Learning to Truly Love: The Legacy of Rev. Dr. Martin Luther King Jr.

By Rabbi Brian Immerman

During the era of Jim Crow, Jews knew the pain of our black and brown brothers, sisters, neighbors and fellow Jews. We too were excluded from purchasing certain homes, from joining country clubs and from engaging in sectors of public life. This shared experience and deep sense of Jewish empathy motivated some of our great teachers marching with Dr. King, including Rabbi Goldburg, z”l, from Mishkan Israel. Rabbi Goldberg marched with and was arrested with Dr. King. Reflecting on his experience during a Rosh Hashanah sermon, Rabbi Goldburg wrote that the struggle to end racism “is clearly and obviously the basic moral issue in this land, and that our response to it…will determine the character of our country for generations to come.”

Sixty years later, racial justice is clearly still a basic moral issue of our day. Racism was addressed during the civil rights movement, through the Civil Rights Act and Voting Rights Act, but it was not solved. The character of our country in the generations since have still allowed racism to exist and oppress people of color. We must continue to fight for justice and equity for all. One of Dr. King’s greatest assets was his ability to transform a story into a call to action, so that white people of all religions would know the pain that systemic racism was causing. Dr. King helped us understand how to fulfill the mitzvot of loving our neighbors and strangers.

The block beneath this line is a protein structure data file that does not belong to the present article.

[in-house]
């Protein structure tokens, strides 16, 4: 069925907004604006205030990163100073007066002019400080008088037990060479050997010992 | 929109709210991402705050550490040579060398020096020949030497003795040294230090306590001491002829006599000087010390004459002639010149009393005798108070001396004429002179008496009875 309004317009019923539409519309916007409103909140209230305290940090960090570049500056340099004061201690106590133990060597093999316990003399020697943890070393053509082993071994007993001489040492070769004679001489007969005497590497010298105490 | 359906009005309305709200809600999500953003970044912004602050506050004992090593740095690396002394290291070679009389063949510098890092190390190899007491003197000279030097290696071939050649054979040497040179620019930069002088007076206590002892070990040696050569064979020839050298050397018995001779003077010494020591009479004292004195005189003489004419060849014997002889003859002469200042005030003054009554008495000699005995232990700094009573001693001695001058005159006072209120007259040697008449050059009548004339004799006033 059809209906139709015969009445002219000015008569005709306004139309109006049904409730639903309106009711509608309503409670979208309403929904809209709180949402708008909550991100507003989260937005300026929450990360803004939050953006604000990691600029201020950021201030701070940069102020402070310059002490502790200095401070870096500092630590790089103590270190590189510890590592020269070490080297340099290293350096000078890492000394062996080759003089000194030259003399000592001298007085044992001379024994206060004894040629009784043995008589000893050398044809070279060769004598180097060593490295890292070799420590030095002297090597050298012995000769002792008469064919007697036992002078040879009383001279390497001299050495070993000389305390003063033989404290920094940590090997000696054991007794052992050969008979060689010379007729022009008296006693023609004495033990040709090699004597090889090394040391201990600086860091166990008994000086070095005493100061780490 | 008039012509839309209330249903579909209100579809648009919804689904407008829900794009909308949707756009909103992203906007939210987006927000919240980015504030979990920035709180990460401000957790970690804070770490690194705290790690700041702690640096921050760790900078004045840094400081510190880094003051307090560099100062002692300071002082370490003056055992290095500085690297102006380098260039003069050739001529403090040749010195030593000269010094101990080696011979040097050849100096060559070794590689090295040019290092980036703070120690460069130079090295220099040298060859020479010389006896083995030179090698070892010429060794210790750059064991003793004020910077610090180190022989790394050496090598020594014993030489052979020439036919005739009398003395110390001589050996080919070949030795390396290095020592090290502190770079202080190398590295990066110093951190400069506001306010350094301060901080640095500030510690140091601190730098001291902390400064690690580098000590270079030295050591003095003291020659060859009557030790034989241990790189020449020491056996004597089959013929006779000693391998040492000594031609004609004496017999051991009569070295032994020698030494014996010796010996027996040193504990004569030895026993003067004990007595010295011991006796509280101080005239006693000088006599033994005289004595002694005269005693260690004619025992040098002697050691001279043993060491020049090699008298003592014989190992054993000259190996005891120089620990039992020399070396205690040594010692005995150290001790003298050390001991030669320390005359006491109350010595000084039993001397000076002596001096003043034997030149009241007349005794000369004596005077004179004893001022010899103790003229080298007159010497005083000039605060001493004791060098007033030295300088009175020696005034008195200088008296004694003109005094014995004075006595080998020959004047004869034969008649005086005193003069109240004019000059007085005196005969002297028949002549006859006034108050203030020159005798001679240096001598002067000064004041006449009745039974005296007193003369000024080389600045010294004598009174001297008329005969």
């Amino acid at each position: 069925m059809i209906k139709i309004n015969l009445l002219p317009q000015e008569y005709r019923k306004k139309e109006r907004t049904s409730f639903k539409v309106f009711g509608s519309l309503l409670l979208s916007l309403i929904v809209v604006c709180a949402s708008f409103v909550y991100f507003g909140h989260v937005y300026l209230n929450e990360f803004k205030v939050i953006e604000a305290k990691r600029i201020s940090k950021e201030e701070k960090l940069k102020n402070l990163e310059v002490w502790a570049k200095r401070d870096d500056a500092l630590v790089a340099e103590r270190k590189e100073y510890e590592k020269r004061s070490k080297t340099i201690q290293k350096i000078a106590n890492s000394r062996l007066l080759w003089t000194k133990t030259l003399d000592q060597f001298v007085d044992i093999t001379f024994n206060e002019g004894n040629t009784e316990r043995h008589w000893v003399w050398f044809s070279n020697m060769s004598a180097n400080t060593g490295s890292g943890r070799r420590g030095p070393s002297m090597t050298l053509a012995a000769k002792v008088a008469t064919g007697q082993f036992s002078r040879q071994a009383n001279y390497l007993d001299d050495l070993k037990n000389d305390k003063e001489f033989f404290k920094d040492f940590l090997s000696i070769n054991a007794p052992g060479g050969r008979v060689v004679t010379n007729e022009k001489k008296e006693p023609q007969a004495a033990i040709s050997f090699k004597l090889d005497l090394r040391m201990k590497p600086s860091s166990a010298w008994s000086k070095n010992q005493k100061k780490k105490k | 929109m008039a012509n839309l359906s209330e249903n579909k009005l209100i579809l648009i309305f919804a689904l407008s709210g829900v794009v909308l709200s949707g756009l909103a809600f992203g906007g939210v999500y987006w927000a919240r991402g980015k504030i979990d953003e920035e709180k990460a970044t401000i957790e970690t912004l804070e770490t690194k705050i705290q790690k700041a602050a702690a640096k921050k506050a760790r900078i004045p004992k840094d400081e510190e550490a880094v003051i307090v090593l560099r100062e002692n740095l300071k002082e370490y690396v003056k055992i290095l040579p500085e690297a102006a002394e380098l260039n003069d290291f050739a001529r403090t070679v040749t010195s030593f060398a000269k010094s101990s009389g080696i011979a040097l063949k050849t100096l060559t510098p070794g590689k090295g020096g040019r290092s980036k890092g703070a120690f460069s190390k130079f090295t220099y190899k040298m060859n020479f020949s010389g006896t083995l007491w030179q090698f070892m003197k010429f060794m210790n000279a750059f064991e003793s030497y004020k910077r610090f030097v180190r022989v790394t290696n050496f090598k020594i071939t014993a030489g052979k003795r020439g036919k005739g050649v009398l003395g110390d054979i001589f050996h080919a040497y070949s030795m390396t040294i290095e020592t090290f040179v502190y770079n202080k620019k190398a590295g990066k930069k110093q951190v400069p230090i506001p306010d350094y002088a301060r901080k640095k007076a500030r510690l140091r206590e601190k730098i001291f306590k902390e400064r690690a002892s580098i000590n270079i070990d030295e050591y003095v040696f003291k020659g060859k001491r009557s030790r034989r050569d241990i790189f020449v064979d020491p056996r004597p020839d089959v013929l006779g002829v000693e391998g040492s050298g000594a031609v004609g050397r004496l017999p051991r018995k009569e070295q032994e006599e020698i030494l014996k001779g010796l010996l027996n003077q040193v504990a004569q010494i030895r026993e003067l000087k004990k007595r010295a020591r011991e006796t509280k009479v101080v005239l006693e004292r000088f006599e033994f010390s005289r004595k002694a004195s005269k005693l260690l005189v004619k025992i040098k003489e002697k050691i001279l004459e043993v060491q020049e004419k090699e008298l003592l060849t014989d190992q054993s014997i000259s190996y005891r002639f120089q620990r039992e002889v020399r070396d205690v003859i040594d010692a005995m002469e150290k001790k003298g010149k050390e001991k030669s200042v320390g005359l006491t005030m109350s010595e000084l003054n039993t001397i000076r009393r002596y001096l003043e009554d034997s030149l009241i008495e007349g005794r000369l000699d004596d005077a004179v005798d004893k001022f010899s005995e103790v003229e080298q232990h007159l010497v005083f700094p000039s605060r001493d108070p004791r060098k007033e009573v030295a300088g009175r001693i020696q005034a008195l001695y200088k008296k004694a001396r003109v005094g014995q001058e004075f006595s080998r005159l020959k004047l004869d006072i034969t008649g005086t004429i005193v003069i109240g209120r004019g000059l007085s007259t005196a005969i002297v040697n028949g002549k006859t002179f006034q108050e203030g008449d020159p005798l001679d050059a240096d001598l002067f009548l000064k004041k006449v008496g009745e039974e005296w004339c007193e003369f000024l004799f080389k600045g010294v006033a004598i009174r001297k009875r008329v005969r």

An old Chassidic tale tells of two men sitting in an inn. One was silent for a long time while his drunken companion talked and talked and talked. Finally, the quiet one spoke up, “Tell me, do you love me or don’t you love me?” “Of course I love you,” his friend replied. The other retorted, “You say that you love me, but you don’t know what I need, or what causes me pain. If you loved me, you’d know.” We cannot truly love others unless we both acknowledge their pain, and dedicate ourselves to bringing about relief. As we celebrate Dr. King’s birthday, may we commit ourselves to this task.

Rabbi Brian Immerman is the rabbi of Congregation Mishkan Israel, which will host its 54th annual interfaith Rev. Dr. Martin Luther King Jr. Service on January 15 at 6 PM with State Representative Robyn Porter as the featured speaker. To register and join, visit cmihamden.org.

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